Facebook this week announced Watch, a new tab dedicated to watching (oh, my, how clever) shows on the social network. This isn’t the first time the company has attempted to take on traditional television, Netflix, and YouTube. But this time, I’m genuinely excited about the potential.
So, what’s different with Facebook’s latest push? I don’t care that Watchlist is basically a copy of YouTube’s subscription feature or that its various categories replicates Netflix’s sections of what to watch. I expected these — we’ve seen Facebook do video before, and the company knows how to push the envelope when it comes to video features.
The real game-changer will be the type of content we’re told to expect. Facebook has mentioned reality shows, comedy skits, motivational talks, documentaries, and live sports.
I don’t care for reality TV, but I’m sure it will be popular. The next three we’ve already seen on Facebook, and they’ve all seen relative success. Watch will leverage videos already on the social network to push new content created by partners. But the last item in the list is the most exciting.
— Emil Protalinski (@EPro) July 27, 2017
Facebook emphasized that shows on Watch can be either “live or recorded.” Sports stands out as a content type because it is always broadcast live first.
I don’t watch that much sports, but when I do, I very much enjoy the social aspect. I genuinely look forward to meeting up with my friends to watch the game, or the match, or the fight.
But sometimes, you can’t meet up. If you watch sports, I’m sure you’ve experienced this: Watching the game “alone” wherein it’s you, your phone, and Facebook Messenger or WhatsApp or some other messaging app you’re using to chat about the game.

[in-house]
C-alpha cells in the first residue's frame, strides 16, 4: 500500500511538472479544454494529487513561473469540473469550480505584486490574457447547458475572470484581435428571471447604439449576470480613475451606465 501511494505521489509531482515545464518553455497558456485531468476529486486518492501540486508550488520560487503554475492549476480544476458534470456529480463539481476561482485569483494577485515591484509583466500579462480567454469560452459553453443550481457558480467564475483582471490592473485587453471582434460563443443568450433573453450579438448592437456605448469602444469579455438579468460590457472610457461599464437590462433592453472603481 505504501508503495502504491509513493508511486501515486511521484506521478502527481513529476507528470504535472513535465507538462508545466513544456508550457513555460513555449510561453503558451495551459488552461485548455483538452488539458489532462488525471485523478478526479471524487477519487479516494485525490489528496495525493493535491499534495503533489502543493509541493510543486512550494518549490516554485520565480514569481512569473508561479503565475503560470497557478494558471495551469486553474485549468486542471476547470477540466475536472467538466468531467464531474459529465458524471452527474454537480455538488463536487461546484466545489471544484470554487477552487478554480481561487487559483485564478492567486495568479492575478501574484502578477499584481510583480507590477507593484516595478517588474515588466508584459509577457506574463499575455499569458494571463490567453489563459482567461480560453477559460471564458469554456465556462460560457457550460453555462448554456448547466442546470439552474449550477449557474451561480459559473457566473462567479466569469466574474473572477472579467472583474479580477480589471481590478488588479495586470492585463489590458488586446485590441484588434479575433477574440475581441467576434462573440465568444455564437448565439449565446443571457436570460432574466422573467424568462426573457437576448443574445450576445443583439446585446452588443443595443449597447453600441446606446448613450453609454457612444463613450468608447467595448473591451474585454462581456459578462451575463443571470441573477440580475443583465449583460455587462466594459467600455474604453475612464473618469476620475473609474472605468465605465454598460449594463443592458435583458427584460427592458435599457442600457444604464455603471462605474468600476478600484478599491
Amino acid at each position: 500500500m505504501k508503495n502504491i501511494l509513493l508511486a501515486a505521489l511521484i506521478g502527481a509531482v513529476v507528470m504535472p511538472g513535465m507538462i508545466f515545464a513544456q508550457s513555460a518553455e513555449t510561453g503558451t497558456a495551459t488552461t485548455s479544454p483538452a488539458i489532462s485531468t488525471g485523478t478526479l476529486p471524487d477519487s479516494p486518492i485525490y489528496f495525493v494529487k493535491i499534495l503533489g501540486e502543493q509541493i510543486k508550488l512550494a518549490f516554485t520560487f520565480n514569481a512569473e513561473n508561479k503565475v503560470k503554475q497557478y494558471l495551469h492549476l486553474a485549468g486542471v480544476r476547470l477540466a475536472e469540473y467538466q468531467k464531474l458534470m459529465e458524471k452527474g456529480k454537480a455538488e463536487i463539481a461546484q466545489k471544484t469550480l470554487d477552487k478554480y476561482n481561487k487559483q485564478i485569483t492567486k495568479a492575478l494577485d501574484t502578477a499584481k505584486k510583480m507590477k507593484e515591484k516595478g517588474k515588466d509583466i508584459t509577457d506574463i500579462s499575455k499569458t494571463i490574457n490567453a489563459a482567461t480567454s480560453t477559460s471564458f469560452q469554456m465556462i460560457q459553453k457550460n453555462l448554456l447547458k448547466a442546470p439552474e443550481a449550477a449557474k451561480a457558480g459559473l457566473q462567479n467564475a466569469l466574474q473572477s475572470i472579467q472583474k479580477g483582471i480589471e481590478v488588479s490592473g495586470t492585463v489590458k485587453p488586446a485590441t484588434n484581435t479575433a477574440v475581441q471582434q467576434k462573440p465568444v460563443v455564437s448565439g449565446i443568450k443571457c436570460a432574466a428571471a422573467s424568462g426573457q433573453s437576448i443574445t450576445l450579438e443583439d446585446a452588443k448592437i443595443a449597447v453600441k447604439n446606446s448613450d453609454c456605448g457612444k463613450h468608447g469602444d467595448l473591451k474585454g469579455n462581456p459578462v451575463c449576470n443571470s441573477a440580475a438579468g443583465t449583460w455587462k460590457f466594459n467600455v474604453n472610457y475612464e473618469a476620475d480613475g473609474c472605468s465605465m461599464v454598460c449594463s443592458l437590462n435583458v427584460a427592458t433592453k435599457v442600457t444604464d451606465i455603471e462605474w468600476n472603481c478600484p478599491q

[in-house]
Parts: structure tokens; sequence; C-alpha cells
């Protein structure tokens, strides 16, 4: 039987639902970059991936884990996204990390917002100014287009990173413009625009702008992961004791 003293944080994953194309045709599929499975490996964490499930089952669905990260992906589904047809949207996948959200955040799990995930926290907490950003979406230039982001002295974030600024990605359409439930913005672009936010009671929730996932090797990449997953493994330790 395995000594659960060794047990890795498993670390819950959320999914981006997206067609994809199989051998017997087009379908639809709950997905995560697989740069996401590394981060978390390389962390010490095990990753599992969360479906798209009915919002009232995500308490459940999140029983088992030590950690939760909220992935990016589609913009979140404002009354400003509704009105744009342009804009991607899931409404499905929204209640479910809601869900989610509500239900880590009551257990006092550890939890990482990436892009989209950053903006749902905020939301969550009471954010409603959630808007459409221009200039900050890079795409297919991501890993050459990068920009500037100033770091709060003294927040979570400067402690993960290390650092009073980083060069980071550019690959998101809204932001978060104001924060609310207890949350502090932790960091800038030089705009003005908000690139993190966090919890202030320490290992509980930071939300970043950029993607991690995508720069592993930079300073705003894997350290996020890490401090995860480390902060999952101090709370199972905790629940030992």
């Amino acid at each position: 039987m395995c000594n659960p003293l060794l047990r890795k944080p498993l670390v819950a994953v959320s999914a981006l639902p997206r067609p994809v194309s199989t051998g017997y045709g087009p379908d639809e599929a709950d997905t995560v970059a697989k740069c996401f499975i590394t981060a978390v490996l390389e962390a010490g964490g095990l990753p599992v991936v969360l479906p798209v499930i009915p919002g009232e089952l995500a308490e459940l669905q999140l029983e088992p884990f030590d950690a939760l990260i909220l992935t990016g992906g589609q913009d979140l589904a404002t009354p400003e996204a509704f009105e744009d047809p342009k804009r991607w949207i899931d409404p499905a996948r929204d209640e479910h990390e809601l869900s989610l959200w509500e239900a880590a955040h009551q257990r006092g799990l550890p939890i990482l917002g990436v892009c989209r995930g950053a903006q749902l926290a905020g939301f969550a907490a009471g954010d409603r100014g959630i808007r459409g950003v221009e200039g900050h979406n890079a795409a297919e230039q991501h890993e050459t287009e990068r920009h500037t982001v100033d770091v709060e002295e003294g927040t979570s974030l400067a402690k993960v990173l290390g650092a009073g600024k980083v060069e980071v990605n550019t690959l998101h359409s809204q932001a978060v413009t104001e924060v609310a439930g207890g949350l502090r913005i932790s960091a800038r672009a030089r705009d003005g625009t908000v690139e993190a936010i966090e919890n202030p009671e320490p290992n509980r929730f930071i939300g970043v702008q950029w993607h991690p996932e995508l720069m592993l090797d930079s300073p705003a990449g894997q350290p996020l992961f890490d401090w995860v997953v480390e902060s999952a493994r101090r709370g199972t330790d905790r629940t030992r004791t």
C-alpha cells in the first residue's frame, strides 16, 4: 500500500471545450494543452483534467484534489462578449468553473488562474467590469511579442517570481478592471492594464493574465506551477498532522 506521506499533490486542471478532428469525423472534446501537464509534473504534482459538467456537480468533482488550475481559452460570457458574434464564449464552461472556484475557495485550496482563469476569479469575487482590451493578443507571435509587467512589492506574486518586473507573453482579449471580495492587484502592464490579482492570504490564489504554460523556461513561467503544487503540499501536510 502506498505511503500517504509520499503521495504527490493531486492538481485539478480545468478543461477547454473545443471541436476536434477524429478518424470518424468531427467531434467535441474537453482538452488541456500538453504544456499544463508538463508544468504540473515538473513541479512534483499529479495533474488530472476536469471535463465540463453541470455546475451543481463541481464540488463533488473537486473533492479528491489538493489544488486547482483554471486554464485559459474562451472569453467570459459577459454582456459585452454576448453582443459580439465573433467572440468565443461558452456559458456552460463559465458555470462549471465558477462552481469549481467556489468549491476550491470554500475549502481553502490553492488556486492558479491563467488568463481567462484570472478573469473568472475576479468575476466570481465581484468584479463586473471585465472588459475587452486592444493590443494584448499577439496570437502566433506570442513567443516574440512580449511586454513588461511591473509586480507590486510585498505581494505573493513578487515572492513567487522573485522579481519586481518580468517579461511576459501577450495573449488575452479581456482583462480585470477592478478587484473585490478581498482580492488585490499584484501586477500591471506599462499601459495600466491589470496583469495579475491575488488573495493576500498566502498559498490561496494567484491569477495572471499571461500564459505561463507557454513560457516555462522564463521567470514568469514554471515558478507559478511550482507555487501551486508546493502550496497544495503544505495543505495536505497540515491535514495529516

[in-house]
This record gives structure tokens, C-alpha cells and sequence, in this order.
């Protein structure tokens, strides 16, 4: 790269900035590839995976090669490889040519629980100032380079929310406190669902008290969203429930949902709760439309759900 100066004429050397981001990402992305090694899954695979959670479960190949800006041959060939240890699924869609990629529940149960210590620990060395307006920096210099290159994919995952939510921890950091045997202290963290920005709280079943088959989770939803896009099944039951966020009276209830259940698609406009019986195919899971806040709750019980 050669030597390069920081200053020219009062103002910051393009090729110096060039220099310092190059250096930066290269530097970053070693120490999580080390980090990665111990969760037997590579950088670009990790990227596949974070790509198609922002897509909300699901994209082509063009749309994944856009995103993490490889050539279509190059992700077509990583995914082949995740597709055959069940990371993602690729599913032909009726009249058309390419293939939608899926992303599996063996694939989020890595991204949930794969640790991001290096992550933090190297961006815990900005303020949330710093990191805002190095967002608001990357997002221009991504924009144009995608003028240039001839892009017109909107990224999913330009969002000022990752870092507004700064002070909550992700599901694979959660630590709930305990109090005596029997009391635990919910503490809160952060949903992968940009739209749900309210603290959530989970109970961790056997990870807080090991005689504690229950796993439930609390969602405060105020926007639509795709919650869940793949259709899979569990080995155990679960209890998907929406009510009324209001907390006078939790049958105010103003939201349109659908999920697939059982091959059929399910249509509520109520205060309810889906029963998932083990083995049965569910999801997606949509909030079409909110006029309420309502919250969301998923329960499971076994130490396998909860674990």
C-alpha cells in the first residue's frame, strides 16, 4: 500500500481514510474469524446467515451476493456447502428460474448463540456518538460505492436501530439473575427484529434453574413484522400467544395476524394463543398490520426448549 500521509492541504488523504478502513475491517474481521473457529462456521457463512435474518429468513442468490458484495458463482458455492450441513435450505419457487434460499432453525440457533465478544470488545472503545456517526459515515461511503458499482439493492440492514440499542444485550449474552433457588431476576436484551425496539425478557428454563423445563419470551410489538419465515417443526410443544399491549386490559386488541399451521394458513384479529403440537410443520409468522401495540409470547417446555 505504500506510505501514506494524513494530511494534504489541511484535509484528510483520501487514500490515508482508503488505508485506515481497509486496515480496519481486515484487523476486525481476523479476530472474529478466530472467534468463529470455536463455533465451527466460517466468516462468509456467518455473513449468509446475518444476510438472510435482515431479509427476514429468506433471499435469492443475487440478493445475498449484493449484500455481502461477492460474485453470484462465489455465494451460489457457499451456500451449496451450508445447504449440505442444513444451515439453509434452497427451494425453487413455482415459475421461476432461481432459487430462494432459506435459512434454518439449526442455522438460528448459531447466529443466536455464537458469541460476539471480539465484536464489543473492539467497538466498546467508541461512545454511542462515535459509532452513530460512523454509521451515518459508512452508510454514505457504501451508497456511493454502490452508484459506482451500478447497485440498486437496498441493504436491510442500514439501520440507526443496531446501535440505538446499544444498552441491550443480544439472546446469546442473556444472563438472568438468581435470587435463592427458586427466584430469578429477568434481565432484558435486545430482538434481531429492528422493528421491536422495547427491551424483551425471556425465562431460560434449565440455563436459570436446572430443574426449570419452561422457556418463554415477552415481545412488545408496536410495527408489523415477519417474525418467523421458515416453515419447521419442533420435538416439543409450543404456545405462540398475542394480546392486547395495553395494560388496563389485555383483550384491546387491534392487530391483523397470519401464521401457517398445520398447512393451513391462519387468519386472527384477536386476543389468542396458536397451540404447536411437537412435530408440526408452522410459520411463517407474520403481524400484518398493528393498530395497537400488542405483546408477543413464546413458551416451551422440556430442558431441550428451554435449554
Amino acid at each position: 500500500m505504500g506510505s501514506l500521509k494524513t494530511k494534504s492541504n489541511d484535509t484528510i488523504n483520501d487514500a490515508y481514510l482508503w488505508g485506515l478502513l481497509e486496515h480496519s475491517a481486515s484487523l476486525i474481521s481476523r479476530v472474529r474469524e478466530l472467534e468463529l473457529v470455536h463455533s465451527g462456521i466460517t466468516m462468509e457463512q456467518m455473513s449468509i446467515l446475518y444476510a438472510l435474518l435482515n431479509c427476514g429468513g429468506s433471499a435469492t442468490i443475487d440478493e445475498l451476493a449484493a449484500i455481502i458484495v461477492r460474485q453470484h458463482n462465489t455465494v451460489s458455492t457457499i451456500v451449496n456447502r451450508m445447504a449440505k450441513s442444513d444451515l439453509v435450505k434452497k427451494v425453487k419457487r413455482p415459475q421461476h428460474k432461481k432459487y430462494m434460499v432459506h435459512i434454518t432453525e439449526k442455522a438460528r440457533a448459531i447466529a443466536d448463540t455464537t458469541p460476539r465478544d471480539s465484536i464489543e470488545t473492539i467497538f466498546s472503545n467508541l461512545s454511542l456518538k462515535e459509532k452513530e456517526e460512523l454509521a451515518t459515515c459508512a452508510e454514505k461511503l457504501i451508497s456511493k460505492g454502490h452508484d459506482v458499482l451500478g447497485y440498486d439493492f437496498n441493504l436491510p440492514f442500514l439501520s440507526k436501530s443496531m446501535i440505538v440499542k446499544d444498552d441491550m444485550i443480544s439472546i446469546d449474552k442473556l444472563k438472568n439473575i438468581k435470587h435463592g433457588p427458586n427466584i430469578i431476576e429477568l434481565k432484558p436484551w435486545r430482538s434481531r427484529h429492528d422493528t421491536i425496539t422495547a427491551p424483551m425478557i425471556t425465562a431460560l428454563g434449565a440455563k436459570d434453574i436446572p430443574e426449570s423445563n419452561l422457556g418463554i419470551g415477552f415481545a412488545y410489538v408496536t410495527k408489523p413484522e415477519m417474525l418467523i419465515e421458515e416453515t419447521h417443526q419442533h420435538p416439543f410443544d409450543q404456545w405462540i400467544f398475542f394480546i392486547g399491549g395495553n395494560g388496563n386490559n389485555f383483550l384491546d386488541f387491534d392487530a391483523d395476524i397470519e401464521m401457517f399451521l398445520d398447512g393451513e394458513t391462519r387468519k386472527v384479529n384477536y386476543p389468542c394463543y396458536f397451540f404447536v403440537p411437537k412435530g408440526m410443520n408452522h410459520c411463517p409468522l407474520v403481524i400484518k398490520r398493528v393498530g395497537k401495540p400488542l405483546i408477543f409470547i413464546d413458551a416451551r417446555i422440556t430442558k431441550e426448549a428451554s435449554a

Now imagine you weren’t just chatting about the game in Facebook, but watching it too.
I argued earlier this week that YouTube completely missed this opportunity with its messaging feature launch. You should let friends watch videos together at the same time, not just chat about them after the fact.
This is particularly true for livestreamed content, like sports.
But it can apply to various other scenarios. Couples in long-distance relationships could use it to watch TV together. Family members could schedule regular TV sessions when they’re no longer living in the same household. But live content is the best example, so let’s get back to that. Any time you talk about the evolution of sports, esports isn’t far behind.
With a little work, Facebook’s Watch could be adopted by the gaming community. If YouTube can challenge Amazon’s Twitch, why can’t Facebook? Everything described about watching the game/match/fight could apply to video games.
The social aspect of Watch is what has me most intrigued. I would love to watch Game of Thrones with my girlfriend when we’re not together, as well as watch sports and esports with my friends when we can’t meet up. Such a future is surely far away, but it just got a little bit closer.
Netflix and YouTube brought TV into the internet era. Now Facebook has the opportunity to make TV social again.
Don’t screw this up, Facebook — I’m watching Watch closely.
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